Engagement at Beverly

Tenth West Virginia Volunteer Infantry Regiment

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Excerpt From “Major General Thomas Maley Harris” by H.E. Matheny

“There was little time for celebration or rest for Colonel Harris and the 10th West Virginia Infantry, for on July 2, his scouts reported a large force of Confederates under the command of Colonel William Jackson driving in his direction and he was in immediate danger. The enemy was estimated to number 2,200 but the Official Records of the Rebellion state there were 1,700 men and two pieces of artillery. Although the 10th Regiment had 921 seasoned three year men, only 750 were on active duty. Harris still had command of Battery G, 1st West Virginia Artillery, better known as Ewing’s Battery, and two companies of cavalry.

When scouts reported Jackson’s advance to Harris, with an estimation of their strength, he telegraphed headquarters in Clarksburg he probably would not be able to hold Beverly against the superior Confederate Army. General Kelley ordered General Averell to go to Harris’ aid with the 14th Pennsylvania Cavalry Regiment, the 3rd and the 8th West Virginia Mounted Infantry Regiments. The 28th Ohio Infantry and Keeper’s Battery were recalled from New Creek to Philippi to fill the vacancy left by Averell. To make matters worse, the telegraph to Beverly ceased to operate about noon on the 2nd, probably the work of advance Confederate scouts, and it was impossible to get information from headquarters on conditions there.

Colonel Jackson divided his command into several columns and advanced by the way of Clover Lick, Big Springs, Greenbank, Claven’s Cabin, and Cheat Mountain Pass. Major J. B. Lady proceeded with his two independent companies and parts of three others to the rear of Beverly, on the road leading to Buckhannon, to cut off the Union forces if they should try to retreat. He turned left two and one half miles beyond the Crouch fortifications and with the help of local guides found his place in line. He was ordered to advance when he heard the Confederate artillery.

Colonel Harris entrenched Ewing’s Battery, with their four pieces of artillery, in the rear of Beverly on Butcher’s Hill, near the Philippi Road. In order to feel out the enemy and determine its position, Colonel Harris ordered part of his forces to scout on Back Road, leading to Buckhannon, but they were driven back by Captain J. W. Marshall, assisted by Captain John S. Spriggs, who executed a flanking movement and nearly succeeded in cutting off their retreat. Captain John Righter captured Harris’ fourteen man detachment of pickets on the Huttonsville Road. Captain Jonathan Gould and Wilben Perry, who were on their way home on furlough were also taken prisoner.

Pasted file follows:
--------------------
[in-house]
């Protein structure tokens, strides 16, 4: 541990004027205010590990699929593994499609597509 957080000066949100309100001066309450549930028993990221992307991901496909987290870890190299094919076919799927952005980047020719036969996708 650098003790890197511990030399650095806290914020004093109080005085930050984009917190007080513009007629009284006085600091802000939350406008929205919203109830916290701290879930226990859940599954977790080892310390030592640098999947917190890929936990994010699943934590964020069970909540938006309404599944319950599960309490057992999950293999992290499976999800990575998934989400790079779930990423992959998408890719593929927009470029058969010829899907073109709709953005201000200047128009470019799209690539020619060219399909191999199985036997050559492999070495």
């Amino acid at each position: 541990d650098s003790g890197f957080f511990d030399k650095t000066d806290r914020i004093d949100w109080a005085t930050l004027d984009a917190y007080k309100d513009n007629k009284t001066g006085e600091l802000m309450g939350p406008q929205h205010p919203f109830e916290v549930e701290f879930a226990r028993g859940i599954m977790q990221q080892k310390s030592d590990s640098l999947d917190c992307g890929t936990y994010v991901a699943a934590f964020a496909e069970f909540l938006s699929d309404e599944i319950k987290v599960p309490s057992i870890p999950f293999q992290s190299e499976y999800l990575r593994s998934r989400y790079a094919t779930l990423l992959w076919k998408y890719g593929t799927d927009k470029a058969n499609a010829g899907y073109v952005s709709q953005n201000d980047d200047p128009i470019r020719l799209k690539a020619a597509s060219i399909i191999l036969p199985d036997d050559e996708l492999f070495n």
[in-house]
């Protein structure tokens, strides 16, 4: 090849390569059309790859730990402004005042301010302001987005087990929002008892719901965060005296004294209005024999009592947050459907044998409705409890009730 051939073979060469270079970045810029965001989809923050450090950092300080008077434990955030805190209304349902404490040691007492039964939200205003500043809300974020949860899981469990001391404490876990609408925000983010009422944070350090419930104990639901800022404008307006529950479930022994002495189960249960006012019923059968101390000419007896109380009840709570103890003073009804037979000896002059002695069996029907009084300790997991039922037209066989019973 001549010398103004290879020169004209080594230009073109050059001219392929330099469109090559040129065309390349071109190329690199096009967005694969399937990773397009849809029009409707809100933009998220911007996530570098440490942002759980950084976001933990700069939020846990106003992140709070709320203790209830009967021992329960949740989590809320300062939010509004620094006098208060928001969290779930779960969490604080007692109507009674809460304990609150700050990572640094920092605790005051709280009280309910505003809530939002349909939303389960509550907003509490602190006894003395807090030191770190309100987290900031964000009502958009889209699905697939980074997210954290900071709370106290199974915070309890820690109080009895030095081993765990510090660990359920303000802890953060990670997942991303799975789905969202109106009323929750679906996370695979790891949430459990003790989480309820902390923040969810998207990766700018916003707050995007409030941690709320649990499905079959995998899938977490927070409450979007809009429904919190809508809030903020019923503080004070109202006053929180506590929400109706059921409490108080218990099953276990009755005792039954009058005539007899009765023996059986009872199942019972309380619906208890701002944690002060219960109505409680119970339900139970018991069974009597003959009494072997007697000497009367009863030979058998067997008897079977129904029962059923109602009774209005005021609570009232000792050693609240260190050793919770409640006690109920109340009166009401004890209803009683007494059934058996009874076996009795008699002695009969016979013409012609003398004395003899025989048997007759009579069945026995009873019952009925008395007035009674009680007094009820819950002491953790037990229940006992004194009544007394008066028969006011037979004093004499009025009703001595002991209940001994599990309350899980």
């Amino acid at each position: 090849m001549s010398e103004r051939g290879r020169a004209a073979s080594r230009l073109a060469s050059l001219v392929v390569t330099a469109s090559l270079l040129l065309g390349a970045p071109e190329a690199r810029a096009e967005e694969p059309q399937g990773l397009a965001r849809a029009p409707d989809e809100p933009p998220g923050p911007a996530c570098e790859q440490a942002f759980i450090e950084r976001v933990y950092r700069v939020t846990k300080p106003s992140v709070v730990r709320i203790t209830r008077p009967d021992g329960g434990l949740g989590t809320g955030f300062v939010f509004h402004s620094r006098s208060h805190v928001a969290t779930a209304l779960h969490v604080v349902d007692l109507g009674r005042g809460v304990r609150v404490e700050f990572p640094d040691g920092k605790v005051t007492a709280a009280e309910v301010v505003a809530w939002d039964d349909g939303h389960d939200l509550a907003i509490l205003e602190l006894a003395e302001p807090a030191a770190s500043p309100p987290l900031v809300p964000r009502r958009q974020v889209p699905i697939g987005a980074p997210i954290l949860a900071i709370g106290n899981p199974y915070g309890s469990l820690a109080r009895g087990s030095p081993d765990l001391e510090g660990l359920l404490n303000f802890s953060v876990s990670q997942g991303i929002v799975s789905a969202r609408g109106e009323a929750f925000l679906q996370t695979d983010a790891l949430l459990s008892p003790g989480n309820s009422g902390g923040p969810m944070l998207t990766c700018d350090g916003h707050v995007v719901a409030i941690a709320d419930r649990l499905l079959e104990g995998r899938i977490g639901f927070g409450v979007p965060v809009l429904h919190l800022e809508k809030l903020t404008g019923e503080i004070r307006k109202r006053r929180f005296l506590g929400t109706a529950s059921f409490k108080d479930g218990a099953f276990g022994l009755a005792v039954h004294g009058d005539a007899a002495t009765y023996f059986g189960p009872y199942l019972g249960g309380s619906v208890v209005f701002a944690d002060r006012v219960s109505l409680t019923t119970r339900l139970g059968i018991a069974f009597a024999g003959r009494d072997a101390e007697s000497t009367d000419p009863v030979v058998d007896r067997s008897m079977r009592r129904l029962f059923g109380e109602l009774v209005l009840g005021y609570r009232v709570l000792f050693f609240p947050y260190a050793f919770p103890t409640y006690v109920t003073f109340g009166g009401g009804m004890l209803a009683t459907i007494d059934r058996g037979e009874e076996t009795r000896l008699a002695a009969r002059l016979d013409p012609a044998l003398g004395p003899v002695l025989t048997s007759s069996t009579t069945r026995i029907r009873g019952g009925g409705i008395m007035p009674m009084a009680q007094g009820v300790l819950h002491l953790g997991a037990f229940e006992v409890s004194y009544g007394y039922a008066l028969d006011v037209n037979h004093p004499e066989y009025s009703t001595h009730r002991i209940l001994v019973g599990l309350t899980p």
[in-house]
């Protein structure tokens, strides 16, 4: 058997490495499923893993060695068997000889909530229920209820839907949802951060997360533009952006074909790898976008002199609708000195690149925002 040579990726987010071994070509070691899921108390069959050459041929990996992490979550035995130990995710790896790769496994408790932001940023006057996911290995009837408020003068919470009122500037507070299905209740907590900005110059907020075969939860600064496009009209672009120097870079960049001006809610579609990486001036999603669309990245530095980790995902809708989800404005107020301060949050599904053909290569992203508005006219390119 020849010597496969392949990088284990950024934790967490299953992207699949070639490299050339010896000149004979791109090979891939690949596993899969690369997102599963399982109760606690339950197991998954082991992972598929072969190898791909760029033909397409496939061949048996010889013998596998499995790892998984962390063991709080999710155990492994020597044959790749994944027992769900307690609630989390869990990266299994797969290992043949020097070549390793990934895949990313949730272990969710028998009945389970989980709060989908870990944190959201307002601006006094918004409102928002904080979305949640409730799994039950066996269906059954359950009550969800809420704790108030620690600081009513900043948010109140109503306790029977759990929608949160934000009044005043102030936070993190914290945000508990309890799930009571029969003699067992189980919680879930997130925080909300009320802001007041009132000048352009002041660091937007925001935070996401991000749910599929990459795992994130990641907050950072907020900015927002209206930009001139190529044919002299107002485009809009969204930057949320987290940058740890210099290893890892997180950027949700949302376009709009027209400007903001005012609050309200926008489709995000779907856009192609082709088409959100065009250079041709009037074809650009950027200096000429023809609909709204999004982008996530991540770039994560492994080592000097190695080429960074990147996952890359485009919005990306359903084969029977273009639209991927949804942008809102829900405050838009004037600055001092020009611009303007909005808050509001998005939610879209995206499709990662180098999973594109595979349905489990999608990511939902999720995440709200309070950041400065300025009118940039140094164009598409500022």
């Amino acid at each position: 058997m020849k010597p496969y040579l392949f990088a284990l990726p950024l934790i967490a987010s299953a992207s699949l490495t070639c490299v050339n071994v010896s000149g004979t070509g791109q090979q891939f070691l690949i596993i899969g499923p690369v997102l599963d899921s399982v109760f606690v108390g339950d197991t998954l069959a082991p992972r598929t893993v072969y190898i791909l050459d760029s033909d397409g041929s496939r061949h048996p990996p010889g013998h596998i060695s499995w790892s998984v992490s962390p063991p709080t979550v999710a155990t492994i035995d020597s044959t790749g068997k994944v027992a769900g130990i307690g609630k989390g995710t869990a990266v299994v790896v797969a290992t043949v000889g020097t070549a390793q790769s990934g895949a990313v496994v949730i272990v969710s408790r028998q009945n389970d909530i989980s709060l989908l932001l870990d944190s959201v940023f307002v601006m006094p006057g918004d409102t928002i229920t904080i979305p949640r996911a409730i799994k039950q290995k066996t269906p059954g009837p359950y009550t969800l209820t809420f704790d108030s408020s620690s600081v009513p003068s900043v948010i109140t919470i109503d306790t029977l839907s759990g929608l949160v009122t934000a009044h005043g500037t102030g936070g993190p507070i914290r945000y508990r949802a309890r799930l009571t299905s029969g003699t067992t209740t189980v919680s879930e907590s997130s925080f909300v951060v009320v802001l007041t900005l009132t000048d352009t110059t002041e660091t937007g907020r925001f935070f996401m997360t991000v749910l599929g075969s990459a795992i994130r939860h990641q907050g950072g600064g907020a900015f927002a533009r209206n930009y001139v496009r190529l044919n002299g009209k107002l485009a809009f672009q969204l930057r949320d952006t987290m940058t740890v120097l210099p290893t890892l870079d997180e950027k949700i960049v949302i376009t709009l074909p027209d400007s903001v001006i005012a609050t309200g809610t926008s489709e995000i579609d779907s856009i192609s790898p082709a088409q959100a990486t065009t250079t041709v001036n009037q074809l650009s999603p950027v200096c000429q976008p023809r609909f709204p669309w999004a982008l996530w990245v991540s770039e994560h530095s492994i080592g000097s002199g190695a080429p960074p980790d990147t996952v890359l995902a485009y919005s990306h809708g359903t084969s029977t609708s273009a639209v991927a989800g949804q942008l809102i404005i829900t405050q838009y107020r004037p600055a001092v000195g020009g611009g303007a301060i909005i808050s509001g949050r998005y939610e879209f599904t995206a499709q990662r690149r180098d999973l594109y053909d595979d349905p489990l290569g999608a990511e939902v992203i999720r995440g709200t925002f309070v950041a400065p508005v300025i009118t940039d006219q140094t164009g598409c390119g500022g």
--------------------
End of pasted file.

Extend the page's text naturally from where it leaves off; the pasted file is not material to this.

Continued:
Colonel Jackson placed his two pieces of artillery in position one mile from Ewing’s Battery on Butcher’s Hill and ordered it to start firing as a signal for the engagement to begin. The artillery kept up a duel but Colonel Harris had the better of the engagement, for only about one in fifteen of the Confederate shells exploded. Part of Jackson’s men had not come up to the battle line as ordered and that delayed his plans.

Jackson had previously dismounted most of his cavalry in preparation for the assault on Harris’ fortifications when his scouts reported Averell’s reinforcements coming at a gallop on the Philippi Road. At 2 p.m., seeing the hopelessness of his situation, he retreated and went into camp at the Crouch fortifications, posting his infantry, artillery, and part of the cavalry between there and Huttonsville.”

Tenth West Virginia Infantry
Engagement at Beverly
5 Killed, 3 Wounded, 3 Missing – Total Casualties 11

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Updated 28 March 2010